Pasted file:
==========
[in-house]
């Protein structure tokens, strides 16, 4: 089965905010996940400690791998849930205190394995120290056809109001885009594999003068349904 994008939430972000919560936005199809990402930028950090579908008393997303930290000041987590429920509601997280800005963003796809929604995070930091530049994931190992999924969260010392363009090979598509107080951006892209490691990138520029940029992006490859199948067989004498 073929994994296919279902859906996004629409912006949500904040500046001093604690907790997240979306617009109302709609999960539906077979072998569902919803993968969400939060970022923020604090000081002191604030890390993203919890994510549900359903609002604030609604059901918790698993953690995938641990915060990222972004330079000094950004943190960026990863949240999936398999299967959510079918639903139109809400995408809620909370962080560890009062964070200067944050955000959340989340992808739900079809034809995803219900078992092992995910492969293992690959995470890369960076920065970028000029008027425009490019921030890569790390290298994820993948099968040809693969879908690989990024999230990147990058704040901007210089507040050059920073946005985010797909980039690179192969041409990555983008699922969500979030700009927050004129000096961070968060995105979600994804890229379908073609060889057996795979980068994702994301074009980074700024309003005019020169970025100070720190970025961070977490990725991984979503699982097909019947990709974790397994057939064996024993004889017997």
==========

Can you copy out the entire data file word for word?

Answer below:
[in-house]
């Protein structure tokens, strides 16, 4: 089965905010996940400690791998849930205190394995120290056809109001885009594999003068349904 994008939430972000919560936005199809990402930028950090579908008393997303930290000041987590429920509601997280800005963003796809929604995070930091530049994931190992999924969260010392363009090979598509107080951006892209490691990138520029940029992006490859199948067989004498 073929994994296919279902859906996004629409912006949500904040500046001093604690907790997240979306617009109302709609999960539906077979072998569902919803993968969400939060970022923020604090000081002191604030890390993203919890994510549900359903609002604030609604059901918790698993953690995938641990915060990222972004330079000094950004943190960026990863949240999936398999299967959510079918639903139109809400995408809620909370962080560890009062964070200067944050955000959340989340992808739900079809034809995803219900078992092992995910492969293992690959995470890369960076920065970028000029008027425009490019921030890569790390290298994820993948099968040809693969879908690989990024999230990147990058704040901007210089507040050059920073946005985010797909980039690179192969041409990555983008699922969500979030700009927050004129000096961070968060995105979600994804890229379908073609060889057996795979980068994702994301074009980074700024309003005019020169970025100070720190970025961070977490990725991984979503699982097909019947990709974790397994057939064996024993004889017997």